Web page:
In 2001, the Institute of Medicine published "Exploring the Biological Contributions to Human Health: Does Sex Matter?" This report found that the scientific study of gender differences was essential to improving human health. However, the IOM also found that "scientists conducting research on sex differences are confronted with an array of barriers to progress, including ethical, financial, sociological, and scientific factors."
As noted in a commentary by Kazanjian and Hankivsky in Women's Health Issues in September of 2008, there is a need to integrate all the factors that influence health among women in research, and this should be a key priority. Integrating these factors may be difficult or impossible in standard clinical research, because standard clinical trials are limited by a variety of factors.
And last June, Kaiser released a study entitled, Putting Women's Health Care Disparities on the Map: Examining Racial and Ethnic Disparities at the State Level. It was a powerful reminder of the gender inequities that exist in health care. At the State level, it said, quality and disparities are related but distinct concepts. High quality does not guarantee low disparities and vice versa. Therefore, both dimensions need to be measured and tracked.
States vary widely in health care quality and disparities. Some States perform well or poorly on both dimensions. However, some have high quality and high disparities, and some have low quality and low disparities. For example, the Kaiser study found that:
- Massachusetts was best among States involving the share of women who did not get a mammogram (16.3 percent), but the percentage of women of color without a dental checkup was about 80 percent higher than that of white women.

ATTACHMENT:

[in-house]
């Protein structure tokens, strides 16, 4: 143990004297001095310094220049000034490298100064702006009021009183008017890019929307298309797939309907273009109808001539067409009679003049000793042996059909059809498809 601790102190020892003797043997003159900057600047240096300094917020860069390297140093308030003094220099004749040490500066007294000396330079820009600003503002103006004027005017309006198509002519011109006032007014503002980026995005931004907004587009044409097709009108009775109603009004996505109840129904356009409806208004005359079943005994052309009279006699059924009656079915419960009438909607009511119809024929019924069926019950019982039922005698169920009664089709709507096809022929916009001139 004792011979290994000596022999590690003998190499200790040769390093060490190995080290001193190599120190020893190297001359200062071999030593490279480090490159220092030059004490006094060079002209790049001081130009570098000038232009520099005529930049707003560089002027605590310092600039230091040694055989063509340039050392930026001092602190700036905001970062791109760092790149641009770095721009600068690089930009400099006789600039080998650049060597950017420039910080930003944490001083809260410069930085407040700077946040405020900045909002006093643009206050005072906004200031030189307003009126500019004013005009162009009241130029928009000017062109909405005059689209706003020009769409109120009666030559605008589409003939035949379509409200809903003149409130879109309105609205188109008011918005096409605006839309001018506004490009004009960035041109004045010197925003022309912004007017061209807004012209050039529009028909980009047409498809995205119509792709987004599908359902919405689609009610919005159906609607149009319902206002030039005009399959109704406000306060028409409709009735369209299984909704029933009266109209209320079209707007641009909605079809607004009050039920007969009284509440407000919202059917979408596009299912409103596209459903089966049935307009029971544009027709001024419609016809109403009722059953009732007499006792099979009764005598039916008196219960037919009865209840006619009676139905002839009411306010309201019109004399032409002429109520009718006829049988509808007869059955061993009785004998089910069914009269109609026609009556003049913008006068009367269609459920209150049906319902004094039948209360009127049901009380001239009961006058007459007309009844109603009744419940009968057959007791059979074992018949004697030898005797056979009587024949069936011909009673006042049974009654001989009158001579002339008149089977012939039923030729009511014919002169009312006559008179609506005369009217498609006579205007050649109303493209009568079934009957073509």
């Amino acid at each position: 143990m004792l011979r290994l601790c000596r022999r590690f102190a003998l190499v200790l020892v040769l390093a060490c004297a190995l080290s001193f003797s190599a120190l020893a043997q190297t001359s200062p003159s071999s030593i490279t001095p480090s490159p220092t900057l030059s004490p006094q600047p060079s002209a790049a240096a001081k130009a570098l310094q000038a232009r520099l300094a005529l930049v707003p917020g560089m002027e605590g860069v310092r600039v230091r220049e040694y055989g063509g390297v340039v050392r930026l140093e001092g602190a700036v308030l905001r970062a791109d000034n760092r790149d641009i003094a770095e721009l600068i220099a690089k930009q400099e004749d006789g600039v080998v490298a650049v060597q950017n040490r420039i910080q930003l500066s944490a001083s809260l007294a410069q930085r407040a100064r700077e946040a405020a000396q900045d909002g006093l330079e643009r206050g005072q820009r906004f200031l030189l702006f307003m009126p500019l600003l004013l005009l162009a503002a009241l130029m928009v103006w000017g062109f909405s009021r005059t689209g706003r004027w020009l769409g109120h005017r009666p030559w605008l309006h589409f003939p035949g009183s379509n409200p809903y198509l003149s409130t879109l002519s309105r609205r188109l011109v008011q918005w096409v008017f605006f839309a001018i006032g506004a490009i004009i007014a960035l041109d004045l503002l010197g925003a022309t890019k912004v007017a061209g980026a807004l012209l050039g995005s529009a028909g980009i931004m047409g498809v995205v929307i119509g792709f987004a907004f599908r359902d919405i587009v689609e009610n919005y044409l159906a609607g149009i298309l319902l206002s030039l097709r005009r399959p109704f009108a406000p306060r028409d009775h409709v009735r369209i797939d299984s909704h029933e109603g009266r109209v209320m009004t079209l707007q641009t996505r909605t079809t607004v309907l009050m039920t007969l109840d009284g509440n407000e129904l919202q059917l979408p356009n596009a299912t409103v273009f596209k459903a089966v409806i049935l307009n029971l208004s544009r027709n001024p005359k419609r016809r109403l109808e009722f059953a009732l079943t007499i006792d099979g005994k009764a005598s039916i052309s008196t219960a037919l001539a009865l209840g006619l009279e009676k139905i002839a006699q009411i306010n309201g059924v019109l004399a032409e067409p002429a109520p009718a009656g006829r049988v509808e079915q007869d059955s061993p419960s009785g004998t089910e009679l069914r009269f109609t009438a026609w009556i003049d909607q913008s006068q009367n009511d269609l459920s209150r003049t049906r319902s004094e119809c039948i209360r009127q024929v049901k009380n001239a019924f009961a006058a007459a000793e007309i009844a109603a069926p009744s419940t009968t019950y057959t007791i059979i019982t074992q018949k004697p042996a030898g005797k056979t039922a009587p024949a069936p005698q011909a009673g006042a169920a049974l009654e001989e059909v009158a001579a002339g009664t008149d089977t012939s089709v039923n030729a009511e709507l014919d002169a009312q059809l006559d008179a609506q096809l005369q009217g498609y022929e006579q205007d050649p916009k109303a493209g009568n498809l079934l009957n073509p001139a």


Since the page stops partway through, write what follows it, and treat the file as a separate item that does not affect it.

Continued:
- In Oklahoma—generally a worse-than-average State—white women and women of color both experienced significant problems with access to care. Hence, disparities tended to be smaller than at the national level.
As this study points out, disparities exist in every State on most measures. And, in States where disparities appear to be similar, the reason often has nothing to do with progress. It's because all of the women—white women and women of color—are doing poorly.
So, what do we do about all of this?
Integration of large health databases for the purpose of research offers a cost-effective method of playing "catch up" for women and minorities in areas of comparative effectiveness research where prior studies, mainly clinical trials, were done primarily involving white men. Integration of large health databases for the purposes of quality of care and comparative effectiveness research will allow investigators to study health across entire populations. Evaluating the impact of comparative effectiveness research is a key priority for the Obama administration and, as the lead Federal Agency in this discipline, AHRQ is playing a major role in expanding the use of this research nationwide.